Moreover, Apple’s launch of face recognition is concerning because of their expectancy to socialize Americans for the acceptance of being recorded as a normal thing. In other words, Apple is trying to make others get comfortable with being watched because that is what we are heading towards as a nation. Yet, comfort levels seem to have dropped with the masses due to the high chances of their personal data getting into the wrong hands and being leaked. The ACLU organization states that, “there is no case law on whether a person’s facial imprint is protected under a probable cause warrant standard and…the warrant requirements doesn’t apply to certain other data”(ACLU) Furthermore, if the facial recognition is enabled, it basically implies that the camera is always on, giving the government open access and an opportunity to store vital information without the proper consent. The Apple incorporation website states that “The probability that a random person in the population could look at your iPhone X and unlock it using Face ID is approximately 1 in 1,000,000 (versus 1 in 50,000 for Touch ID). As an additional protection, Face ID allows only five unsuccessful match attempts before a passcode is required” (Apple Inc. Safety Safeguards). However, with all of this, expert still say that the probability of having these protections broken in is evitable and you are still at risk of having your data tampered with.

    In closing, “some courts have ruled that if law enforcement has a warrant to search your phone, they can require you to provide your fingerprints to search your phone, they can require you to provide your fingerprint to open it up” (ACLU). That gives opportunity for the courts to see the face prints, fingerprints, and basically one’s identity. Furthermore, even though Apple is pushing the feature of facial recognition and have users blindly following the company, many, like myself, will stop to question and see how far this slightly imposing feature will go. Valuable information could slip into the wrong hands, whether it be government, or hackers. All in all, the most important thing to keep in mind, is that you think twice before you use a device that requires your personal data.


  4. The fingerprint fails once for every 50,000 hits; facial recognition does it once per million. For this, Apple proudly boasts of the effectiveness of the new iPhone unlock system. This system works when the phone uses machine learning algorithms to create a mathematical model of the face and, once the drawing is manufactured, it uses a system that is sensors, consisting of a spot projector, an infrared camera and an illuminator that They are located in the upper part of the screen, to scan the user. They recognize with such precision a face that no one else, no matter how similar, can enter the phone. Not even a photo can circumvent access, as is the case with the LG G6 and the Galaxy S8. The Face ID is able to recognize a person even in the dark.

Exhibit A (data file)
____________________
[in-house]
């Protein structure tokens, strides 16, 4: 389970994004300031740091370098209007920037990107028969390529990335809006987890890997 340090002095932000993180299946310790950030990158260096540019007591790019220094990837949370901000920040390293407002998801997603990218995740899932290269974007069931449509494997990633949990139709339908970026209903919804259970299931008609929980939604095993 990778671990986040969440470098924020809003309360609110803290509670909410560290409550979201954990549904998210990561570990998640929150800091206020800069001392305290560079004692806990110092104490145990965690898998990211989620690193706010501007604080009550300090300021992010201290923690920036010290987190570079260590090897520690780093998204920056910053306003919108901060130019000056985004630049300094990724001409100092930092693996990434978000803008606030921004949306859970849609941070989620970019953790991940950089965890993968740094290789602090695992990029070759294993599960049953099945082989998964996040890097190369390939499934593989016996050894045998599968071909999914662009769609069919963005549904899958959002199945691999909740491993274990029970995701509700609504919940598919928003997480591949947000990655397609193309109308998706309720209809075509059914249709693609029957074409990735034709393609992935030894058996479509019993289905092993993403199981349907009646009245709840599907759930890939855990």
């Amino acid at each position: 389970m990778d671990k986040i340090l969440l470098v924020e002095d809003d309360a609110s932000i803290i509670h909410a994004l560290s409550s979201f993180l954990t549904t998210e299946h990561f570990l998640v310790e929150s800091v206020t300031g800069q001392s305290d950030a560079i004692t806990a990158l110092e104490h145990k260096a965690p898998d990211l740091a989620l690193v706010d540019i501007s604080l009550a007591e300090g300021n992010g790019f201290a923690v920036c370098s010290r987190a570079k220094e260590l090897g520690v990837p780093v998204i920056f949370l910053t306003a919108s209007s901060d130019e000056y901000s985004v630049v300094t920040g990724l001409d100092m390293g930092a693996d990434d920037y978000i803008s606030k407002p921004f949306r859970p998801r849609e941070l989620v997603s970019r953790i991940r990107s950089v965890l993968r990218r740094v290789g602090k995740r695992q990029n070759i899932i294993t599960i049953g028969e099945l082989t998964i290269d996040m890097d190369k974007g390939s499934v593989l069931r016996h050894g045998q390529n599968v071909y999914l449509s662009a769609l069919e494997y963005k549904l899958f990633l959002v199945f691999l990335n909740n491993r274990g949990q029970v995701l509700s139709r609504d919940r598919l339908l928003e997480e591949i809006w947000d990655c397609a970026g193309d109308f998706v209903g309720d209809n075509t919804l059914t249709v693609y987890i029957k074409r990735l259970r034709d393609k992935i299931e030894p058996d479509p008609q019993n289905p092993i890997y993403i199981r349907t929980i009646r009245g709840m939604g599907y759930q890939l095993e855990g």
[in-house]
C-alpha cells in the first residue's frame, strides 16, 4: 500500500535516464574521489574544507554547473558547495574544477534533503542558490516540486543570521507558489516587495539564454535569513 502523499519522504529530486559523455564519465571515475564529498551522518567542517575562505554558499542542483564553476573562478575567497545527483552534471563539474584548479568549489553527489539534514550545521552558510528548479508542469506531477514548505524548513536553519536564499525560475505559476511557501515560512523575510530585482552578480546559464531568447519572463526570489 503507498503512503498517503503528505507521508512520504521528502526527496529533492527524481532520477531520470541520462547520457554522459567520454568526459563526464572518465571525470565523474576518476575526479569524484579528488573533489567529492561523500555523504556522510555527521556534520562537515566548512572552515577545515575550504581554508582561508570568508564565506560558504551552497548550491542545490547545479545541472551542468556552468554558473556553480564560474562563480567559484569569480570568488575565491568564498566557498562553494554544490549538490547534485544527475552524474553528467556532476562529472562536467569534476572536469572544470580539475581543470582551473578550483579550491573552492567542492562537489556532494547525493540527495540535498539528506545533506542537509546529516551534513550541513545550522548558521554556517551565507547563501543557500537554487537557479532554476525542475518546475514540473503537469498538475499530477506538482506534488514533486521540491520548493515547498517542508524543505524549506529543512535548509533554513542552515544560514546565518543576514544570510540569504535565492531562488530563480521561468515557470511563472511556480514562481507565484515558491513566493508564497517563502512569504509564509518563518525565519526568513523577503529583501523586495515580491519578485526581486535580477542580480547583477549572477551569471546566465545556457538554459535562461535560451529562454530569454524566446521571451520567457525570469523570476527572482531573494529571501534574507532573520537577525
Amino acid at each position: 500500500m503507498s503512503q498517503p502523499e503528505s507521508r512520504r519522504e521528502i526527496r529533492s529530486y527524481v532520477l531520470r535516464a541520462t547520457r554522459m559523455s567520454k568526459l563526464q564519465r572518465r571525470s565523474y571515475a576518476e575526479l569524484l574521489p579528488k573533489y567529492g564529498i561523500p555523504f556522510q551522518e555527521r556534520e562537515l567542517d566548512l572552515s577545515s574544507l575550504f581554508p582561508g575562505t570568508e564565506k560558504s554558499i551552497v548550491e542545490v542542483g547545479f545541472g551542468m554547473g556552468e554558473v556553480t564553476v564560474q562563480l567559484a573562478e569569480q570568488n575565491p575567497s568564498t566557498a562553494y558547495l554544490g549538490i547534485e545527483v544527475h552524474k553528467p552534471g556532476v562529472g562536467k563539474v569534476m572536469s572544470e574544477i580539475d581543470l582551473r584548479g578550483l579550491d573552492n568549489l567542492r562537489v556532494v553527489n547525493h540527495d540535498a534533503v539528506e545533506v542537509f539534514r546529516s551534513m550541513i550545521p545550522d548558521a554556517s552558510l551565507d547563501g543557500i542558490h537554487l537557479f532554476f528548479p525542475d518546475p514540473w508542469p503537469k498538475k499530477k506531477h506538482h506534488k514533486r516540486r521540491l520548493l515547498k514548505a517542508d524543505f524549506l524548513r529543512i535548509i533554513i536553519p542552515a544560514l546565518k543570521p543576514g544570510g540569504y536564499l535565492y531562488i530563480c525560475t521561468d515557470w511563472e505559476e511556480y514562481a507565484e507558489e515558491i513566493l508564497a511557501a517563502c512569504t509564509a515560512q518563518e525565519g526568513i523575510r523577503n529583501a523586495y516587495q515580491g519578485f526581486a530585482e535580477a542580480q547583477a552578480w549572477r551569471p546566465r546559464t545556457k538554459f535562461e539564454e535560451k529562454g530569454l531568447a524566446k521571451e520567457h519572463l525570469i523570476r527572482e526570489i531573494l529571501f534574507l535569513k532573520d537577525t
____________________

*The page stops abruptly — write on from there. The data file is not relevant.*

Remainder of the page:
Apple also guarantees that it will securely guard all information – the complex facial scheme turned into a key – so that the data is “extremely secure.” But, do this, from now on many devices will begin to implement, to a greater or lesser extent this technology, that is, we can open the door of the house with a rapid exploration of our face, turn on the car with a look or access airports with a simple facial scan.
    Facial recognition, in addition to identifying identities, is able to register emotions, moods and measure stimuli. In this way, it becomes a valuable commercial tool, an effective instrument to calculate what the potential client likes and dislikes, to know how to guide advertising based on the reactions.
    That said, it will surely make our lives more comfortable, but all this in exchange for a transfer as big of our privacy and image as our face is.